A little light reading ..........

I've been asked to give a presentation on the economic impact of local foods. It sounds soooo easy. Talk a little petroleum consumption, the BTU's spent getting an apple here, the cost of chemicals and genetics to get a strawberry that will survive a 2000 mile trek and the loss of flavor in that tomato on your sandwich.

But it so much more.

Food has deep social connotations. I remember horrible "graham cracker crust, DreamWhip, instant pudding and gelatin desserts" that my mother would make for community showers. They were the in-food, hottest recipes around. Better eating through chemistry??? What was in that stuff??? Processed foods were the way of the future. Making food from scratch wasn't as "progressive". I remember stating that "when I get married, I want plain old-fashioned strawberry shortcake". Didn't happen.

Food evokes great emotion. I went to a church youth party where the menu was hot dogs and baked beans. I, to this day, hate baked beans! I could not participate in the games until I ate the baked beans. I cried. For years ... I would not eat a legume. No pinto beans, no kidney beans, no split pea and definitely, nothing with the name lentils. Oooooh.

Now, I love them.

But I never thought food as a political agenda. I'm discovering that I was wrong.

My background is in home economics. Loved 4-H .... could knit and cook with the best of them! And food, food production and food processing has always been important to me. I toured large food processors as Monfort Meats and SaraLee foods. I watched Heinz make catsup from tomatoes that were grown less than 10 miles from the plant. And I saw the artisan cheese makers craft fine blue cheese in Nauvoo -- more than 40 years ago.

Somewhere ....... in the last 20 years ..... food changed. And we changed with it.

I did my first home-preservation demo, freezing green beans, in 1974. I remember the botulism outbreak in home-canned tomatoes. That stopped a lot of people from canning their own tomatoes ....... even though, that outbreak was far more isolated than the spinach e-coli outbreak a couple of years ago.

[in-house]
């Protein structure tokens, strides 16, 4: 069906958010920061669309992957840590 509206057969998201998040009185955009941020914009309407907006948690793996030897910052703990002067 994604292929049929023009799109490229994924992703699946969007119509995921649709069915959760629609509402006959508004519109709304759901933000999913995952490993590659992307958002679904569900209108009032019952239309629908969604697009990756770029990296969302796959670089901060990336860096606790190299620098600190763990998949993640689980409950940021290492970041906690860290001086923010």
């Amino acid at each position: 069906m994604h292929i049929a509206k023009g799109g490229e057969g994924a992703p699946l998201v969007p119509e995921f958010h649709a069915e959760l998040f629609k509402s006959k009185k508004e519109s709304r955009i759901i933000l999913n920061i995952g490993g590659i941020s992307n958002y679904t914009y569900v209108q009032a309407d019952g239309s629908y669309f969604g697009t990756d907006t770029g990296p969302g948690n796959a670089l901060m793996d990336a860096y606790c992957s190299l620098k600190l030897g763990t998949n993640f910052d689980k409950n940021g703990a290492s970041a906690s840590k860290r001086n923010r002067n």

I can talk Buy Fresh, Buy Local. And I try hard to walk the walk. I have this 100-mile circle that I really try to buy my food within. But I love Greek olives and artichokes and great olive oil and bananas. Ain't gonna happen in Iowa!!!! Even peaches, cherries and blueberries can be difficult. We can raise the nice little white peaches ........ they are good. But not like a juicy large freestone peach from Michigan!

So now -- I'm reading and studying. And I'm sure I'll have a lot more to say on the subject. My stack of books is growing........ I'll re-visit my dog-eared copy of Fast Food Nation and try not to highlight every line of Animal, Vegetable, Miracle. And I'm slowly digesting Food, Inc. And I am certain I will become intimate with Micheal Pollan's books.

But the more I read .... the more disturbing I find the facts. And the more questions I have. Including ......... how do I inspire change??



melanie said…
I like to think of any important behavior like an umbrella - you live the ideal, and carry it above you like an umbrella. Anyone is free to come under and share the "relief" and they may just be inspired to put up their own umbrella. Regardless, you just keep on looking for others who carry the same umbrella, and the closer you get to each other and link up, the more area you can "shade" and cover with your like ideals. Remember - there will always be a few who don't have enough sense to come in out of the rain, but you can't be responsible for them - just keep on keepin' on....
girlwithasword said…
Just by thinking about it, talking about it, reading it, exploring what it means to YOU.

Just exactly what you're doing now, in other words.... :)

AND, I wish you could be here. I bought a bucket of The. MOST. AMAZING. Iowa-grown blueberries this Saturday. These suckers were HUGE. I mean, like small plums. No joke. (Bluegate Jill will back me up here). The more people buy local, the more choices we have.....so, yay us!
clink said…
You got that one right, Maggie!! I remember going to market 20 years ago and the tomato of choice was a Big Boy. Now the variety is amazing.

I'm doing an interview today for our local cable access station on local food options. Should be fun!
Deborah said…
Oh, the subject that is near and dear to my heart! I finally got around to reviewing Michael Pollan's last two books on my blog last week. I am now listening to "Botany of Desire" on CD, since I don't have time to read this time of year. But I totally remember that Dream Whip dessert. Ugh! And my mother would buy Cheez Whiz for my baked potatoes. She wanted to be modern and was the queen of convenience foods. It's sad that many people today think that homemade means starting with a can of Campbell's soup or a cake mix.

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